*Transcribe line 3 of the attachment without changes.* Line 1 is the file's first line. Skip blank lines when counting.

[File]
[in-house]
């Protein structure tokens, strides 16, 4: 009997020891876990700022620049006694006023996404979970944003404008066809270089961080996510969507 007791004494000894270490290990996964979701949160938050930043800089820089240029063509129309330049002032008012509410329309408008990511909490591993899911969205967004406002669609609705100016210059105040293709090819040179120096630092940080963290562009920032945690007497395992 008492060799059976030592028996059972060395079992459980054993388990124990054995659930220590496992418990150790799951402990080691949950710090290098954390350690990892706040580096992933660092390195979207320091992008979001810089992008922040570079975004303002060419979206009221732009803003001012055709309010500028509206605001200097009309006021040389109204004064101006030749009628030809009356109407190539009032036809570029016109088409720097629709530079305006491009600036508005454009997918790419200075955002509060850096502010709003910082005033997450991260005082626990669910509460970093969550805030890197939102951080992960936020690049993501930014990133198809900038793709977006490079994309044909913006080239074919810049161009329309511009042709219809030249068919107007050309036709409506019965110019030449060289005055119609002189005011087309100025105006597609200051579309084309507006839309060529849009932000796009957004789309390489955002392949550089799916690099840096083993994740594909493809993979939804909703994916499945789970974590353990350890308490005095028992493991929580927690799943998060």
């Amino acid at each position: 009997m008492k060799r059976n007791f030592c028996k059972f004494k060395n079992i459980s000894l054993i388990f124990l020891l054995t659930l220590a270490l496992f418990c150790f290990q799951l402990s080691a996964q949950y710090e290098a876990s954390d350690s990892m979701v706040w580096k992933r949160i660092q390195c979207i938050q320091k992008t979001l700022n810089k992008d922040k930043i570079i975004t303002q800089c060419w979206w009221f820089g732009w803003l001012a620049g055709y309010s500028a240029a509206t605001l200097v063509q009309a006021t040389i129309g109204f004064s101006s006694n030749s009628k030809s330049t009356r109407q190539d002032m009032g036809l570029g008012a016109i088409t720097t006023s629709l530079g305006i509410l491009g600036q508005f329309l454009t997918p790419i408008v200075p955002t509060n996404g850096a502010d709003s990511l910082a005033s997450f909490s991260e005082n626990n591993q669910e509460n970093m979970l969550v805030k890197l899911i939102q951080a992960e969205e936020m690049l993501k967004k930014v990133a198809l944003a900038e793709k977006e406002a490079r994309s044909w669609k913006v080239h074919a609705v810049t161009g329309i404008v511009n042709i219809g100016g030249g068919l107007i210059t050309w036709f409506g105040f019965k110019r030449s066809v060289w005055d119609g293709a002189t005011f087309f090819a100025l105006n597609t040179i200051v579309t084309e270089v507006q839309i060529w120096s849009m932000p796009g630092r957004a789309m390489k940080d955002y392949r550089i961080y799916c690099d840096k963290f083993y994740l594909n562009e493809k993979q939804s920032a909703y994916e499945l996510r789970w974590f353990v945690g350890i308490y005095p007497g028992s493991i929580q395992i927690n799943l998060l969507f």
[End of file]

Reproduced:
């Amino acid at each position: 009997m008492k060799r059976n007791f030592c028996k059972f004494k060395n079992i459980s000894l054993i388990f124990l020891l054995t659930l220590a270490l496992f418990c150790f290990q799951l402990s080691a996964q949950y710090e290098a876990s954390d350690s990892m979701v706040w580096k992933r949160i660092q390195c979207i938050q320091k992008t979001l700022n810089k992008d922040k930043i570079i975004t303002q800089c060419w979206w009221f820089g732009w803003l001012a620049g055709y309010s500028a240029a509206t605001l200097v063509q009309a006021t040389i129309g109204f004064s101006s006694n030749s009628k030809s330049t009356r109407q190539d002032m009032g036809l570029g008012a016109i088409t720097t006023s629709l530079g305006i509410l491009g600036q508005f329309l454009t997918p790419i408008v200075p955002t509060n996404g850096a502010d709003s990511l910082a005033s997450f909490s991260e005082n626990n591993q669910e509460n970093m979970l969550v805030k890197l899911i939102q951080a992960e969205e936020m690049l993501k967004k930014v990133a198809l944003a900038e793709k977006e406002a490079r994309s044909w669609k913006v080239h074919a609705v810049t161009g329309i404008v511009n042709i219809g100016g030249g068919l107007i210059t050309w036709f409506g105040f019965k110019r030449s066809v060289w005055d119609g293709a002189t005011f087309f090819a100025l105006n597609t040179i200051v579309t084309e270089v507006q839309i060529w120096s849009m932000p796009g630092r957004a789309m390489k940080d955002y392949r550089i961080y799916c690099d840096k963290f083993y994740l594909n562009e493809k993979q939804s920032a909703y994916e499945l996510r789970w974590f353990v945690g350890i308490y005095p007497g028992s493991i929580q395992i927690n799943l998060l969507f």